rejecting lies

Such a person feeds on ashes; a deluded heart misleads him;
he cannot save himself, or say,
“Is not this thing in my right hand a lie?”

Isaiah 44:20

If there’s one thing that’s harder to get rid of than anything else, maybe it’s any lie that’s accepted for whatever reason. Often we know better, that what we’re accepting is at least questionable, or if you would analyze it, not bringing out all the best in us. And as one would well expect, lies are often subtle. They come with truth, sometimes half truths, or with good along with the fatal flaw.

In Scripture as in the passage above, idolatry is tied to the lie, anything that takes the place of God in our lives. The appeal is to the lust of the flesh, the lust of the eyes and the pride of life, as old as the first sin in the Garden of Eden (Genesis 3).We are caught up and carried away by something that we as Christians ought to have no part in. Again, on the face of it, it may seem innocent, or at least have justification. The result of idolatry is exactly what is stated above: feeding on what is not good with a deluded heart.

Left to ourselves we’re helpless. We need God’s grace in Christ, otherwise we’re likely to replace one lie with another. Instead we need to repent, when we’re willing and ready to be humbled, rather than remain in our own pride. In and through Jesus.

 

what can God redeem?

“I will repay you for the years the locusts have eaten—
the great locust and the young locust,
the other locusts and the locust swarm—
my great army that I sent among you.
You will have plenty to eat, until you are full,
and you will praise the name of the Lord your God,
who has worked wonders for you;
never again will my people be shamed.
Then you will know that I am in Israel,
that I am the Lord your God,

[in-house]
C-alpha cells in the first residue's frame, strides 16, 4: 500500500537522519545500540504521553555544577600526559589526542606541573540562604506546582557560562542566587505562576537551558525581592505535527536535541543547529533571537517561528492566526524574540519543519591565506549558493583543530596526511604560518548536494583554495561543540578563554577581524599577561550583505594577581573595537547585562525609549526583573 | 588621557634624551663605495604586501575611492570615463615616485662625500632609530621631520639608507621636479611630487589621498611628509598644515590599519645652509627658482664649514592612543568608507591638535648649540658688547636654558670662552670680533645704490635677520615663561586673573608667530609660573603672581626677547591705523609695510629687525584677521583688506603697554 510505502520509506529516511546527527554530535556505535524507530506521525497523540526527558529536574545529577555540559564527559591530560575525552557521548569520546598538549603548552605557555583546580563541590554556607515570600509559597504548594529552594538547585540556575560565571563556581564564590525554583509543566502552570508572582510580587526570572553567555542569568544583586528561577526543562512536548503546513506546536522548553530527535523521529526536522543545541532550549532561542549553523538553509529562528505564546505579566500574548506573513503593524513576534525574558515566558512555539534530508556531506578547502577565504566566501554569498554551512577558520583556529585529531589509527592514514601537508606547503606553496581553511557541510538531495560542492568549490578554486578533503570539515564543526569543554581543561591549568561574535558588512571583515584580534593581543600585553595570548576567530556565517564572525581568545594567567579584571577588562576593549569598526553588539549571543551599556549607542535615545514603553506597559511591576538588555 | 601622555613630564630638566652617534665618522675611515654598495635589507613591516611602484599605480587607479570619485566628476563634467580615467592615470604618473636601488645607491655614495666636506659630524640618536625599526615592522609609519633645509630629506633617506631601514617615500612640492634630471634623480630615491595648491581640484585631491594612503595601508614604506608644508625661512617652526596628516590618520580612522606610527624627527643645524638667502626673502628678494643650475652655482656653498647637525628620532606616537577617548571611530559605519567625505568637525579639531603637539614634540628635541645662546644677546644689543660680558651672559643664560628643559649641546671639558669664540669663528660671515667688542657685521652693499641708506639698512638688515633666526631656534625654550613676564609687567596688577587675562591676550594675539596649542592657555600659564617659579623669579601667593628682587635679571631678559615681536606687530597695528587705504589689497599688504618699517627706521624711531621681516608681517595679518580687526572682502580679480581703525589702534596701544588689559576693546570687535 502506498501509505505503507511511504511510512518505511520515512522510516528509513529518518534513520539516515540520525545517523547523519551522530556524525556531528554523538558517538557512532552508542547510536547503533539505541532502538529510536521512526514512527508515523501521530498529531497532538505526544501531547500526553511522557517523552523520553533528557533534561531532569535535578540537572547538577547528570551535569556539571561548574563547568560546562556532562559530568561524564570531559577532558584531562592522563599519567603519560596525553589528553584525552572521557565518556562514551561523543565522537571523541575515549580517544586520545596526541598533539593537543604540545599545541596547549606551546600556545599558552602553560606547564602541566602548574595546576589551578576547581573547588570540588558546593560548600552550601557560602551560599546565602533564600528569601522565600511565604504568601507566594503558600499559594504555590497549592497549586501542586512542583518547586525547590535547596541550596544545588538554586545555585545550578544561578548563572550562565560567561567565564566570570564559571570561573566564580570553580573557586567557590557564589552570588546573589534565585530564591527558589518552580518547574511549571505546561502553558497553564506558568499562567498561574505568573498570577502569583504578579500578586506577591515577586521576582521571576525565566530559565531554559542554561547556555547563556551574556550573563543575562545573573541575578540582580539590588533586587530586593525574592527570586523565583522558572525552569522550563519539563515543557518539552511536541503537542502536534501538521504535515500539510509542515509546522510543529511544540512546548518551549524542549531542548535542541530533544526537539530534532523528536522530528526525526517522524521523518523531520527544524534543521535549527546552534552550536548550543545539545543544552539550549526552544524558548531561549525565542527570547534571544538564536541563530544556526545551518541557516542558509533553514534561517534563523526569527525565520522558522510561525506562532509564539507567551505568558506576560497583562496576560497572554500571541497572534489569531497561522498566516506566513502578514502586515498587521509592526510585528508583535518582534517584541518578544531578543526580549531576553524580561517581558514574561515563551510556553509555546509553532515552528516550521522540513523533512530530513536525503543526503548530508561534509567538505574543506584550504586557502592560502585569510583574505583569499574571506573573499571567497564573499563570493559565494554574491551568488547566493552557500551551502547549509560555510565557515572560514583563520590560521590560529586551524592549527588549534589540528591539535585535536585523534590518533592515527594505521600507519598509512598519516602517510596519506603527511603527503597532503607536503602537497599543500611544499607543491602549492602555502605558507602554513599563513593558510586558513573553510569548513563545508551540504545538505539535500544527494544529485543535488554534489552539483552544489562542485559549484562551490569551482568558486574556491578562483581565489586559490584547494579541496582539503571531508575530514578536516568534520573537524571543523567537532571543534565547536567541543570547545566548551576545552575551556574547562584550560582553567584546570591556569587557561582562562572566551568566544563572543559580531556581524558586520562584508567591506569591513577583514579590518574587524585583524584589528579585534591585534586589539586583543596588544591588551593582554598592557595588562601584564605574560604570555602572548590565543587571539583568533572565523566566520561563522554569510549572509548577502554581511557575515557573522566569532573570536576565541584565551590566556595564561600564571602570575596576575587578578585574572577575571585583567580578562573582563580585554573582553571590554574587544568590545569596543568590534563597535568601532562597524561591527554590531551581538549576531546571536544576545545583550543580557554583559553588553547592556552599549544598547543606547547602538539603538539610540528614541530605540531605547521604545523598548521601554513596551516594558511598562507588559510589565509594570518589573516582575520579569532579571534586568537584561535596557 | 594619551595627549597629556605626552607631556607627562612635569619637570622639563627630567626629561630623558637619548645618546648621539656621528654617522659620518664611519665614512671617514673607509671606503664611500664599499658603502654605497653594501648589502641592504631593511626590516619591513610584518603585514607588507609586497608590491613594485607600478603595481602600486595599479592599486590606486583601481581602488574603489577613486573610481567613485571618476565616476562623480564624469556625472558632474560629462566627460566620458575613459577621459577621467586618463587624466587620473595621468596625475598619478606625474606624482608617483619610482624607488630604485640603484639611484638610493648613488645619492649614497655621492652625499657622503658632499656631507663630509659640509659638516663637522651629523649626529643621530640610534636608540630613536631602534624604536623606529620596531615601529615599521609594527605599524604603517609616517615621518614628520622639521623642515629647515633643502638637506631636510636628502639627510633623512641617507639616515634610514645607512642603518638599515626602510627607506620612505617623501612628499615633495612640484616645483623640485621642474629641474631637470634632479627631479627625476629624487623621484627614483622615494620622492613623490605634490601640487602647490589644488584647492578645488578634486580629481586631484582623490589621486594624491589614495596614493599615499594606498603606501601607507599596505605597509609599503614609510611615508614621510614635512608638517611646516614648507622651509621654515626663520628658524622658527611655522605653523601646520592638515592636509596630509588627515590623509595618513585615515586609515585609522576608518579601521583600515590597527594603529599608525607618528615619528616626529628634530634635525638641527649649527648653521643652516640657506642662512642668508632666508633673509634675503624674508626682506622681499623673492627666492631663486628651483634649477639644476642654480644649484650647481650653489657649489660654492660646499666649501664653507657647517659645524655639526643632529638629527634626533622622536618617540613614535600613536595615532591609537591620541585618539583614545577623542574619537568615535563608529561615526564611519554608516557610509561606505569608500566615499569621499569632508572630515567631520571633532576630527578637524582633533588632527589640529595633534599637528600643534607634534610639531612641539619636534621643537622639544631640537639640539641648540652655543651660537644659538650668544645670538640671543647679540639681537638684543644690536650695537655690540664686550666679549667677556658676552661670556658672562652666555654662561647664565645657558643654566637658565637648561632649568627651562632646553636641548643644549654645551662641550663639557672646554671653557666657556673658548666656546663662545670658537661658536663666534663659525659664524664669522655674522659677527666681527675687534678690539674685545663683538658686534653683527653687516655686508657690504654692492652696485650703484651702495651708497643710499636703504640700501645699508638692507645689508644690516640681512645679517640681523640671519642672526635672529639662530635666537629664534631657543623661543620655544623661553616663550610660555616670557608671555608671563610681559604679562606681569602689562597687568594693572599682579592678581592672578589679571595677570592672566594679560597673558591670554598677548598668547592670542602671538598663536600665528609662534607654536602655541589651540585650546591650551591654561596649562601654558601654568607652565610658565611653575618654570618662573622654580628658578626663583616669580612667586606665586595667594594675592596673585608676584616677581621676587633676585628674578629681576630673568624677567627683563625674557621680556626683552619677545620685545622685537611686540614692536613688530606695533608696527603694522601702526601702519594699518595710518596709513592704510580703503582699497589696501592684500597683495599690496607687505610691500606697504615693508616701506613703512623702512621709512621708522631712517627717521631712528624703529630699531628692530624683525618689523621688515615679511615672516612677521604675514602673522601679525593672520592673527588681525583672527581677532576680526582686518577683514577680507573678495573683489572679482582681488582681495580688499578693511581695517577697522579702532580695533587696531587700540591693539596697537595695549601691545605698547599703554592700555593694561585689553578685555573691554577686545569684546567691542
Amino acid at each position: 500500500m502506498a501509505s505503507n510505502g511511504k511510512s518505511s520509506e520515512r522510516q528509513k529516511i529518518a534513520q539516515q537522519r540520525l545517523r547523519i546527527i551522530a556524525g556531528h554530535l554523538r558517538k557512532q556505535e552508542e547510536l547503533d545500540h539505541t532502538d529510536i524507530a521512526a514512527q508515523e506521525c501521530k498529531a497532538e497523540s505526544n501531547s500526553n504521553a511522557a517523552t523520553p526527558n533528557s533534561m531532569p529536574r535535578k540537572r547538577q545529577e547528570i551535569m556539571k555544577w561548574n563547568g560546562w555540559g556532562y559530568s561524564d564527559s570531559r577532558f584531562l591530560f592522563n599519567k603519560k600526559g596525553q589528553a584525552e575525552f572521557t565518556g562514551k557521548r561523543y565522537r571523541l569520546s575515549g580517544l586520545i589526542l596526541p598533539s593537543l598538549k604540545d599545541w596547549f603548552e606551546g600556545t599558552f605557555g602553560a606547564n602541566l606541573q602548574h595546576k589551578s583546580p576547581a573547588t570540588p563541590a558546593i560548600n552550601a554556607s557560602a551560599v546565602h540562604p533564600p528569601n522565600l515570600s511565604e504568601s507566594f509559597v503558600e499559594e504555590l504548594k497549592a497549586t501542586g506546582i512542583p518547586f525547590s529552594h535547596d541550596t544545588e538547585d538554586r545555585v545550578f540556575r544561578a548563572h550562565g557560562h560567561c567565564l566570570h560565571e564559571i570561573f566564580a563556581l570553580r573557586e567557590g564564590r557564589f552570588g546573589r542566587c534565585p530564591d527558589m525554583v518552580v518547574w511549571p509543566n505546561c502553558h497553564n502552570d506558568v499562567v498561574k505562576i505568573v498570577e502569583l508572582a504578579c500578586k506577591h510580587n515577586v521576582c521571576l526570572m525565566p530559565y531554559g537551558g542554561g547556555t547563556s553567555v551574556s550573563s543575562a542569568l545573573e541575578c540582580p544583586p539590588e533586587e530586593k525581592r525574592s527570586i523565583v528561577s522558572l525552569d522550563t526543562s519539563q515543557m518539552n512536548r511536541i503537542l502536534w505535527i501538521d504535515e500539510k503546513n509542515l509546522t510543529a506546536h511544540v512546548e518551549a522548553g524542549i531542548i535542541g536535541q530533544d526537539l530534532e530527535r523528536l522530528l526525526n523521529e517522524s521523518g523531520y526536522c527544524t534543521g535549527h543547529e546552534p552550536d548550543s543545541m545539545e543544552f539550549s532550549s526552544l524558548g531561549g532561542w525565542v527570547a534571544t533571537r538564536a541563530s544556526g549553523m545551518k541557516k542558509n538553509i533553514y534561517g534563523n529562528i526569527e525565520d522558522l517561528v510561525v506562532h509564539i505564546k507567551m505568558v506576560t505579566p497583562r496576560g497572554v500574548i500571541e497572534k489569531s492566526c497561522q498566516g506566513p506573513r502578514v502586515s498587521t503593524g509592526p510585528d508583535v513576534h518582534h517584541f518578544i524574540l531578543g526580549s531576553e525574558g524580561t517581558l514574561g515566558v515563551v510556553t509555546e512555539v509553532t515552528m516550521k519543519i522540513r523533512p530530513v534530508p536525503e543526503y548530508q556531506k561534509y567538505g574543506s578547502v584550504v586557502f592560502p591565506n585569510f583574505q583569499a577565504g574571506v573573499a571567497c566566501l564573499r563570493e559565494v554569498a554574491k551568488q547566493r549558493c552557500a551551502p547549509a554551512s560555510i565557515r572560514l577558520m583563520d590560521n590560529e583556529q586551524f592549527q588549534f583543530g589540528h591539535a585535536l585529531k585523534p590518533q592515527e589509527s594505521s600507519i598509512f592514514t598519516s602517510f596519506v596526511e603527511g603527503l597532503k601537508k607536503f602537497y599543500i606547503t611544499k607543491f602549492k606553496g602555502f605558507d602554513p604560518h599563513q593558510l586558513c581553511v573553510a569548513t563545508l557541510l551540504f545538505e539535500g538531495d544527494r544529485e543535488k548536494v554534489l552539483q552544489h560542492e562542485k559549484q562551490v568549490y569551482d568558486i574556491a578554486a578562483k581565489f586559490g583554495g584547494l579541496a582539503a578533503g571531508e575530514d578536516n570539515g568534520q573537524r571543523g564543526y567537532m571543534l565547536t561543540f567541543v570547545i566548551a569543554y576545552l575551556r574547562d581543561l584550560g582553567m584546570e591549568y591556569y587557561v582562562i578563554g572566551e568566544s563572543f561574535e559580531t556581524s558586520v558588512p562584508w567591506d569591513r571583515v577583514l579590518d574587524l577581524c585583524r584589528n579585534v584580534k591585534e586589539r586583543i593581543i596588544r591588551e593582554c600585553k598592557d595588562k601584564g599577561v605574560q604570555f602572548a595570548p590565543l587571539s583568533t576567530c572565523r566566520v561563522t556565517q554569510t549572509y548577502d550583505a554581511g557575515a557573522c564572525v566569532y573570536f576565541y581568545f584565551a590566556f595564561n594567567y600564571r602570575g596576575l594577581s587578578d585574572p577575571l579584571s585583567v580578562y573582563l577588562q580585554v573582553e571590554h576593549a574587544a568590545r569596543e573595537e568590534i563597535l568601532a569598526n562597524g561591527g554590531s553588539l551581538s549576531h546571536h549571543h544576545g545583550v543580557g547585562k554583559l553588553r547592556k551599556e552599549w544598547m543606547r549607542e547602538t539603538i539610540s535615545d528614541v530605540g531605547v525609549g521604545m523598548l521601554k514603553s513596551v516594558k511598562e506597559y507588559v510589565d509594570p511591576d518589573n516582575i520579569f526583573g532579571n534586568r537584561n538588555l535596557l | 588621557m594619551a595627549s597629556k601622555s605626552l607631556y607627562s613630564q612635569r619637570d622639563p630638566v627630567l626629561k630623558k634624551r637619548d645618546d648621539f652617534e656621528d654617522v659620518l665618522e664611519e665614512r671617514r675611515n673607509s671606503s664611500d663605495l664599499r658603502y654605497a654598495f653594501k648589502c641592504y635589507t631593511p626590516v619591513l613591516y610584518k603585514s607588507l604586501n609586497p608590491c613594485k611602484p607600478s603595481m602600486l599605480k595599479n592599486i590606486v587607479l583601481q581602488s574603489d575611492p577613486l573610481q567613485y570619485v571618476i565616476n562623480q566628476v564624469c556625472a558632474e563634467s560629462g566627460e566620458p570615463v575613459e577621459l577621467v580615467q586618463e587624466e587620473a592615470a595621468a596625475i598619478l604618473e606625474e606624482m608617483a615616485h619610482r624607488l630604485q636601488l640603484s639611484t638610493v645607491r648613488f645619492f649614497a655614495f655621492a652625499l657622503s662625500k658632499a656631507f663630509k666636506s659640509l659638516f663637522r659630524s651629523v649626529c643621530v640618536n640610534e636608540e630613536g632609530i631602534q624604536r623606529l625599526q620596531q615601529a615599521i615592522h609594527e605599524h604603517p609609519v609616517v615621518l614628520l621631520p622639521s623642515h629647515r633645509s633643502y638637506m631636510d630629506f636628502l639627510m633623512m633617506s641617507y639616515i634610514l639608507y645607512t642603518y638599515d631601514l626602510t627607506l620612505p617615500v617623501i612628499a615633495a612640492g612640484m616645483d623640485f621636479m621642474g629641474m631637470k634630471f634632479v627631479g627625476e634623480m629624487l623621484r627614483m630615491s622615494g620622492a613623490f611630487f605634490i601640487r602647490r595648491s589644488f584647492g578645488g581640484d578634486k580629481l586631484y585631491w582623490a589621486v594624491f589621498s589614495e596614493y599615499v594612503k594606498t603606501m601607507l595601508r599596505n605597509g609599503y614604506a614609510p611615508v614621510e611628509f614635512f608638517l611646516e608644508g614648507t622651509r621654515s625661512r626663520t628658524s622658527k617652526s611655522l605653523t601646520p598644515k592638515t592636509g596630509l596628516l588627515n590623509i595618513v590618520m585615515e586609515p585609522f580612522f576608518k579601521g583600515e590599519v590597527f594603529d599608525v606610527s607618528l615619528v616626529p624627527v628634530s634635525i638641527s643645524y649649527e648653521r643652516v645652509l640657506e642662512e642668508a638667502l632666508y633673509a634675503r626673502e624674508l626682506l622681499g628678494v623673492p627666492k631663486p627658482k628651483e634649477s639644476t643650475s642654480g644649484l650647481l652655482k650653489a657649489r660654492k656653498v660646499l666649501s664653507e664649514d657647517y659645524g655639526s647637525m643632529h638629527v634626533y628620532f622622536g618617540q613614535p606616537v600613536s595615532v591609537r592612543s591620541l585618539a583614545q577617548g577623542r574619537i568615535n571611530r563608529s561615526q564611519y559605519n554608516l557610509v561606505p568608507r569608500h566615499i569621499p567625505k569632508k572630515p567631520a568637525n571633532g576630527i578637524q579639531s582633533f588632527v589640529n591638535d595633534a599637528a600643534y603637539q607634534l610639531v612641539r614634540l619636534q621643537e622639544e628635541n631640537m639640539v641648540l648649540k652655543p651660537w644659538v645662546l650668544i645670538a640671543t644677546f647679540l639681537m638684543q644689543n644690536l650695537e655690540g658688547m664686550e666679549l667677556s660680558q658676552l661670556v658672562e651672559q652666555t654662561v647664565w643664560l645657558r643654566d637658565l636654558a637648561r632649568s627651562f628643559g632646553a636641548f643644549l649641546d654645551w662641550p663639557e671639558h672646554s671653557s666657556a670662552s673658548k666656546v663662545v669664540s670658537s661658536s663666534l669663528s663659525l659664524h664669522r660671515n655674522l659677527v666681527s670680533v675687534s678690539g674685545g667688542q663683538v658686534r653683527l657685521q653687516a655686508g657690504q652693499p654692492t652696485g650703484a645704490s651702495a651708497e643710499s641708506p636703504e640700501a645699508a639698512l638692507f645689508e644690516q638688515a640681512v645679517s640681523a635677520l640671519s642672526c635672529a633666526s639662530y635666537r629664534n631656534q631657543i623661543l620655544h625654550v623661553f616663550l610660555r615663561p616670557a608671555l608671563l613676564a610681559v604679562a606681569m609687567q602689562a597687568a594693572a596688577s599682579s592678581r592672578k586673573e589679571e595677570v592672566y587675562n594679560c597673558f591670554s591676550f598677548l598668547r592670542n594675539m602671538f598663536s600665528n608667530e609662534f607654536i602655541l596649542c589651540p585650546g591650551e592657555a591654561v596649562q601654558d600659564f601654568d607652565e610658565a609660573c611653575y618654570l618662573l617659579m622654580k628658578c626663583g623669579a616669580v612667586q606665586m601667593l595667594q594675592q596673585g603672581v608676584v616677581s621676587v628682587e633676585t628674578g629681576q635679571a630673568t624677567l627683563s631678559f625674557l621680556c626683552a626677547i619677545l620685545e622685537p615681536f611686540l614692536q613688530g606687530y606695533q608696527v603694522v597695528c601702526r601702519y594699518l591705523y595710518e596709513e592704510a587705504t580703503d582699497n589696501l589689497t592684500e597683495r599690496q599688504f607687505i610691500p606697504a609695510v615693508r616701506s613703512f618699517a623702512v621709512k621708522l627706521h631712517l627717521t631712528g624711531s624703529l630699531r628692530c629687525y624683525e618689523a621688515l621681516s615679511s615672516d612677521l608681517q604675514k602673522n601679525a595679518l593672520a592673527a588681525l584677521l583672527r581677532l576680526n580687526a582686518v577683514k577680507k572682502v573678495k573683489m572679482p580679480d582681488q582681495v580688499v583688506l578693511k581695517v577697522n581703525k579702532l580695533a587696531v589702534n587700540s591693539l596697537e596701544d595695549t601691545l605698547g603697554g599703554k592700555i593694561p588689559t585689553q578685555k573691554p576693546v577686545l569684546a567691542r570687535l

and that there is no other;
never again will my people be shamed.

Joel 2:25-27

In this passage is the curious idea that God repays something, as if it is owed. In the context, judgment had come on God’s people through locusts devouring the land. But after the people repented of their sin, God’s promise was to restore what the locusts had eaten, the devastation they had caused. And repay is the word used in a number of translations.

Redemption has the idea of paying a price to claim something or someone. And then in this biblical analogy and indeed, reality, the one bought is set free to fulfill their purpose for existence. To be themselves, yes, but redemption in Scripture involves not only being set free from one master, but belonging to the one who paid that price. Ultimately everything is made for God, and is fulfilled within that purpose. We not only have the propensity, but it’s like an addiction to us to seek fulfillment apart from God. When we do that, we become slaves to our addictions, which includes self-fulfillment. But when we find our fulfillment in God, then we can enjoy and appreciate the goodness of God’s gifts without becoming enslaved to any of them.

The human condition is a difficult one, and all of us know and experience that. We all need redemption which comes from God’s mercy and grace in Christ. When that happens, somehow God graciously restores to us something of what was lost. To all humankind in and through Christ, someday a new heaven and a new earth in the new creation already breaking in. In and through Jesus.